25 June 2018What we have seen in Kyrzbek has been nothing short of an embarrassment. We call on both sides to go to the negotiation table and for Kyrzbek self-determination to be given. It is clear that the situation between the Government of Turkmenbaijan and Kyrzbek minorities is untenable. As a result, Australia will close its borders with Turkmenbaijan and will consider other actions at the European level including the petitioning for an embargo until the Government of Turkmenbaijan stops subjecting the Kyrzbek minority to stay in a country that they clearly do not want to be a part of. Instead, we call on a referendum on the future of the Kyrzbek region with a vote for Kyrzbeks only. This has gone on long enough, and the Government of Turkmenbaijan has to be better than this. The Australian federal government will have no choice but to impose sanctions and an embargo on movement between Australia and Turkmenbaijan if the situation does not improve. The Hon. Hillary Clinton, MPPrime Minister of the Federal Republic of Australia
[b]17 August 2015[/b]
[i]Palace of Westminster, London[/i]
The great scenes from the Commission debate faded away to a dreary London morning. Walking into the Palace of Westminster to meet with other members of the Parliamentary party was the Secretary of State for Health, Andy Burnham. Mr. Burnham gave at least the outward appearance of being approachable and earnestly a Labour man. Being the MP for Leigh, a solid Labour seat since 1922, he brought with him the support of the Manchester unions, which were traditionally much more moderate in tendencies than the London academic socialist class of Labour politician. His support along with the London socialist class of Jeremy Corbyn would be key to keeping the Labour Party in power. But one wouldn’t suspect that from Mr. Burnham, who cheerfully jaunted into Westminster that day, greeting the doorman with a pleasant smile before heading up to his office. He sat down and began working on the computer when he heard a knock on the door.
“Mr.Burnham,” a female voice said, stepping into the room. She was wearing a smart, functional suit a dark brown, skirt coming down to just above the knees, accented by a pink shirt. “The Cabinet Office wanted you to have this document, listing how your potential changes and addition of a National Care Service would work as implemented. They also handed me a different file.”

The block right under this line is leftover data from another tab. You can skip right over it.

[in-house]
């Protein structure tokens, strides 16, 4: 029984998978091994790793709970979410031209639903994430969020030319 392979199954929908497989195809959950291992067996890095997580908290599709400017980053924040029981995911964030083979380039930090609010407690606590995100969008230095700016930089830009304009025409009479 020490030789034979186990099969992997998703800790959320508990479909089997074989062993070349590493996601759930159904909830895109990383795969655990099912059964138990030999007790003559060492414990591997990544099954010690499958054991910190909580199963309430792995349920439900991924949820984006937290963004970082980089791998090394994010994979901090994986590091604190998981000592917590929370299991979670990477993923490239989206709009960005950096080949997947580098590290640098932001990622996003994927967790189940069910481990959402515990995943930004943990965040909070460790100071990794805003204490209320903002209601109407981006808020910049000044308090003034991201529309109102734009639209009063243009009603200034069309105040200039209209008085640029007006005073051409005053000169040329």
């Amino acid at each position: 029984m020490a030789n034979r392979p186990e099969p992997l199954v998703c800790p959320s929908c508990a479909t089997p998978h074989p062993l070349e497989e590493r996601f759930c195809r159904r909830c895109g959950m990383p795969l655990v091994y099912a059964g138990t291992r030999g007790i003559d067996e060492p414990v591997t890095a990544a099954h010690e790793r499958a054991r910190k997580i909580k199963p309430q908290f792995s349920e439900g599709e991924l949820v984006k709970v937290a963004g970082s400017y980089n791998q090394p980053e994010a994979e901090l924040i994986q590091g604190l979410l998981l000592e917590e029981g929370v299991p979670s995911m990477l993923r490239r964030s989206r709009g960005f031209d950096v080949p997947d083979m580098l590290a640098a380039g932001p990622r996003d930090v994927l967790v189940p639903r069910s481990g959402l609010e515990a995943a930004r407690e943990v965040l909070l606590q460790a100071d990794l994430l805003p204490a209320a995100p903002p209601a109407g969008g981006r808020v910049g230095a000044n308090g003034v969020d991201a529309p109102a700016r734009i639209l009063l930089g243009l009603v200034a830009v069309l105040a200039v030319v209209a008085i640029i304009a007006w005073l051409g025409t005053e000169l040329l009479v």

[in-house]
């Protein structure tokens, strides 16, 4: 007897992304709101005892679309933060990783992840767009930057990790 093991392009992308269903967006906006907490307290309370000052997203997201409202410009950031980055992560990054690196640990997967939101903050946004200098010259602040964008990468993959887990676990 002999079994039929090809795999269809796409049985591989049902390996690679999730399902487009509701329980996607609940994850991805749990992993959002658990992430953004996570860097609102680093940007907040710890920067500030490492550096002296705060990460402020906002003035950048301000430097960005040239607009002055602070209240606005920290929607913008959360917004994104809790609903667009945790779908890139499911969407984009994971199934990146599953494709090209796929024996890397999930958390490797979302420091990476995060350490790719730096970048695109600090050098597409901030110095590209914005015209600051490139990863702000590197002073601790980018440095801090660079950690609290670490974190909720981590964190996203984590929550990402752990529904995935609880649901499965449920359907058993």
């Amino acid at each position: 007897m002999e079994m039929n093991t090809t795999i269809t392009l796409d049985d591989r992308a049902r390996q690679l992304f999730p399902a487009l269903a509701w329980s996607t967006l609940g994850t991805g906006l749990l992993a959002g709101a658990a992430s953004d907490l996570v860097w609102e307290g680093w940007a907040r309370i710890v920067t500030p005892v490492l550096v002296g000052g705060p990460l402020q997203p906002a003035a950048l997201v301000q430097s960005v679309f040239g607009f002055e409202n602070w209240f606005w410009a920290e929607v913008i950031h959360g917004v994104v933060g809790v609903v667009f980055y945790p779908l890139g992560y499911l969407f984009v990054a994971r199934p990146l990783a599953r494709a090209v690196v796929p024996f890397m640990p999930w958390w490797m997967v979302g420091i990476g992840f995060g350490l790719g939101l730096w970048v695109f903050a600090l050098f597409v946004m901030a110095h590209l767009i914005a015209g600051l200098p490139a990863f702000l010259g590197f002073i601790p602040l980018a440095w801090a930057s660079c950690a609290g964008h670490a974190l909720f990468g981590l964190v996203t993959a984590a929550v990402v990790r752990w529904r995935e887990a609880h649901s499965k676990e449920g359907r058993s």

Andy looked confused. He wasn’t anticipating the second file. He looked at it. It was in a red HM Government folder. He opened it, and at the very top it read:
Potential Saharan Question and Teutonic Policies[/b]
“Did you know what as in here?” Andy asked his intern. “I mean, goodness, Michelle, what a way to kill a mood. I was doing so well, too.”
“Was it bad news, sir?” Michelle answered.
“…No, but a foreign policy question wasn’t exactly my idea of a Monday start. I take it the Prime Minister will want to see us at some point this week,” Andy answered. Michelle nodded in a slightly upset manner. “Alright, I bet he will want me to get there soon. When is the Commons going to debate the National Care Service…”
Andy began typing away at his computer in his modest Government office.
Palace of Whitehall[/i]
“No, no, no…a thousand times no,” said the Permanent Secretary of the Ministry of Defence, Jon Thompson. He and the Chief of the Defence Staff, Sir Nick Houghton, were going at it in the Ministry’s headquarters.
“Come off it,” Sir Houghton said angrily. “We have to prepare a strategy in the event the Prime Minister wants you to do both operations. You have to let the Civil Servants and Cabinet Office bridge the gap between the professional army and the civilian department.”
“But this is not even something the Secretary of State for Defence would even approve of…he is also just going to say no. The Cabinet haven’t even come to an agreement yet. I will not prepare until they pick a direction they want to go in,” Mr. Thompson grumbled. “Freezing the entire Ministry on something that might not happen is asinine and I will not tolerate that here.”
“We need to prepare so that when Parliament goes ahead with the operation, we aren’t ill-prepared,” Sir Houghton reasoned. The Permanent Secretary was intransigent though, and after several minutes of back and forth and name calling, the two stopped. The civil servants working in the Ministry of Defence were frozen as they could hear the two bellowing. Then there was nothing and the hall once again continued with activity.
“We’ll have to do something,” Sir Houghton replied, the two men now walking down the hallway to their respective offices. “I will be working on plans now for both events. Hopefully you will work out the coordination so that the Secretary has something to work with.”
The two men went about their business, still fuming.
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